Murdoch acquires the WSJ

The deal is approved, the agreements signed, and Rupert Murdoch has acquired the venerated Wall Street Journal. Not surprisingly, there has been much gnashing of teeth in journalistic circles, no doubt due to Murdoch's association with the broadcasting quagmire otherwise known as Fox News. A few weeks ago, I posted on Murdoch's quest for the WSJ suggesting it may not, in fact, be the end of the world. Murdoch's media holdings include tabloids and prestige papers, and present a variety of ideological standpoints. The basic fact is that Murdoch's holdings invariably follow the money, supporting policies, politicians and ideologies that will secure maximum advantage in a given market. So, you get wildly contradictory results, such as a rabidly conservative Fox News and a pro-UK Labour Party Sun Newspaper co-habiting in the same empire. Murdoch's acquisition of the WSJ is certainly a blow against media diversity, but it does not necessarily mean the Journal will become a conservative trash-pit. Commentators are divided on what Murdoch will actually do to the WSJ. reminds us that Murdoch has acquired a number of American newspapers over the years- The Village Voice, The Chicago Sun-Times, and the San Antonio Express-News, to name a few. His standard tact is to trash the paper and then sell it off, usually to leverage cash for expansion in other sectors. Based on this track record, it's reasonable to conlcude the WSJ could soon be surging towards the bottom of the journalistic pile, and will be  changing hands in fairly short order.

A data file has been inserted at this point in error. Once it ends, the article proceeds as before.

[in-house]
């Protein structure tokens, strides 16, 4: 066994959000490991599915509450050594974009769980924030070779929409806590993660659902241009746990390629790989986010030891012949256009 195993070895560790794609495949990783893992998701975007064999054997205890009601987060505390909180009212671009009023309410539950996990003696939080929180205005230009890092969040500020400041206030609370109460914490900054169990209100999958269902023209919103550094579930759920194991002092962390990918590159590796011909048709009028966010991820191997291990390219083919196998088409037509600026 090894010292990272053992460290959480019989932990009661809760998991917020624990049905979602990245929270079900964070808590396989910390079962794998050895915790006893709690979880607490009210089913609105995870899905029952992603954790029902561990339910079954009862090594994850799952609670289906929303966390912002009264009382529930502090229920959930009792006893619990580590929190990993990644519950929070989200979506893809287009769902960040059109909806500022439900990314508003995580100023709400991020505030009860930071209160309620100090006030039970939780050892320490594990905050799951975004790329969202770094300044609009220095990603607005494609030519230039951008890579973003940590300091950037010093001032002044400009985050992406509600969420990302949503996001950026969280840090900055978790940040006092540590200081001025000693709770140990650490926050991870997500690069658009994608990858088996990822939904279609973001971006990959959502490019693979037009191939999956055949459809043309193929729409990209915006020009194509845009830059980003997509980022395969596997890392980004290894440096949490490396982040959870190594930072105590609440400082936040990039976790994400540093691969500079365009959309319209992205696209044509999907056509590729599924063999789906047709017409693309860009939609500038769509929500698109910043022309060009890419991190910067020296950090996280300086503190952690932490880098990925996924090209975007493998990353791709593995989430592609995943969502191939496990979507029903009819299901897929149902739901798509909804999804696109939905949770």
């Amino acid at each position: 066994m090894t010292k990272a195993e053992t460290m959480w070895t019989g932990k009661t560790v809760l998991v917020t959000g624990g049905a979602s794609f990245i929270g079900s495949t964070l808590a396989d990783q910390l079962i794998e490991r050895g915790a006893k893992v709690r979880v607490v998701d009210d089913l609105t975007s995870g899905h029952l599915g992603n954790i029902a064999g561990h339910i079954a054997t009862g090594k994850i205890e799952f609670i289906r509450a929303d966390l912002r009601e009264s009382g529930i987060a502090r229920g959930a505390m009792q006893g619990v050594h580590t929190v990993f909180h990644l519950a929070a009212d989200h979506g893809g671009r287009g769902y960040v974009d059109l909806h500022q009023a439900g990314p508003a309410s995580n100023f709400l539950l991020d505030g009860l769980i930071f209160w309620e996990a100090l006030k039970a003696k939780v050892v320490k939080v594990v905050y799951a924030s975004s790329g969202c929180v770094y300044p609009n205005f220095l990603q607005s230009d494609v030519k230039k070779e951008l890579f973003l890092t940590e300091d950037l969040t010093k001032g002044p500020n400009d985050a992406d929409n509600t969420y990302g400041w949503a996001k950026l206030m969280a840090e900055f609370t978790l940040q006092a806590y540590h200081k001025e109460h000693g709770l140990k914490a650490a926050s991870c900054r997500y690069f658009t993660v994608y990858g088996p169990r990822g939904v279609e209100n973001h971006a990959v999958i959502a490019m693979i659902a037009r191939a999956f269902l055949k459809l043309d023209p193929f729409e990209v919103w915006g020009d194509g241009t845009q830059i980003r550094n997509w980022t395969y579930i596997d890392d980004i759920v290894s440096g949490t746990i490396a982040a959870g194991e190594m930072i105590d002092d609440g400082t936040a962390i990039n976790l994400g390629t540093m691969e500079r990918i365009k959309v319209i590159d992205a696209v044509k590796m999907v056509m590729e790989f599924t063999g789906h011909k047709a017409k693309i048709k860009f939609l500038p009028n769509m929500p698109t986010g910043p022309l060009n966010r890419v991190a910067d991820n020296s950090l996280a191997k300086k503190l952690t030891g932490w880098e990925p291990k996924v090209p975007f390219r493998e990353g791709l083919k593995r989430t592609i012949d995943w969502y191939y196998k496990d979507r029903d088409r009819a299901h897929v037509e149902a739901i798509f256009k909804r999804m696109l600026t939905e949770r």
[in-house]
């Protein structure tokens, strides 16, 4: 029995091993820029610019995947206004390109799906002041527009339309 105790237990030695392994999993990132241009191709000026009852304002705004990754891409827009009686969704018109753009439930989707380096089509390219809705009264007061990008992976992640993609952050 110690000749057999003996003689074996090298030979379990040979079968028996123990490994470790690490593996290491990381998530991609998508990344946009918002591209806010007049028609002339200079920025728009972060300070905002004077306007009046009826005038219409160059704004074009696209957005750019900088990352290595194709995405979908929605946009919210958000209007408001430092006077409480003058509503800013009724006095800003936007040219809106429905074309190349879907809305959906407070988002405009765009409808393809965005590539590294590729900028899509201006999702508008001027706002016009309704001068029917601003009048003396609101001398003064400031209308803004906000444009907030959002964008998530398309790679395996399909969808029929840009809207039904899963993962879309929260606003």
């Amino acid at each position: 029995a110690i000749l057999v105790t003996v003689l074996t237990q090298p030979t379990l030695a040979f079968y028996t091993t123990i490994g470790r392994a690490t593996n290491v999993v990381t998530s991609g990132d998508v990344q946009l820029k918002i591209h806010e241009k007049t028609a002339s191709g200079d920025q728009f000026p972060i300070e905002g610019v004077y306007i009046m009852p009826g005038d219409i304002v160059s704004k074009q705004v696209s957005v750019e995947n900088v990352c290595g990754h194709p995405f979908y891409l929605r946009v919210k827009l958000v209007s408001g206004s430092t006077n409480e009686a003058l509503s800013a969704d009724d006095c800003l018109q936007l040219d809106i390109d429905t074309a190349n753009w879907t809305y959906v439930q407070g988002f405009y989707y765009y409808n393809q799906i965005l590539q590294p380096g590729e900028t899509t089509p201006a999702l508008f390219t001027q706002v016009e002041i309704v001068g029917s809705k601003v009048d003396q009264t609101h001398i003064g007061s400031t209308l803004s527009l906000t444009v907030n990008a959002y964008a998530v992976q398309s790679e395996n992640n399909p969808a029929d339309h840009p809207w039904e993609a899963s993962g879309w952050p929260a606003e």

Conversely, Romenesko suggests Murdoch acquired the WSJ to compete with the New York Times and the Financial Times. In this version, Murdoch will agressively undercut the NYT and FT's advertising prices and invest heavily in editorial content, absorbing short-term losses to win a long-term readership war. Thus, the quality of the WSJ may actually improve under Murdoch's guidance.

I think the only thing to say for sure on the WSJ acquisition is that Murdoch is a wily businessman. His goal is to make a profit from the WSJ, either by improving its market share or turning it over (think 'Flip This House', but with a major national newspaper). All of Murdoch's holdings must make money for their master. And here lies the danger- since Murdoch owns so much media in so many places, the pervasive profit motive can only damage the diversity of viewpoints offered by his outlets. Moreover, it can spawn more journalistic wastelands like Fox News. It is unfortunate Americans have such little recourse to combat media concentration in their local and national media organizations. Whatever the WSJ becomes, citizens will just have to suck it up.

Rupert Murdoch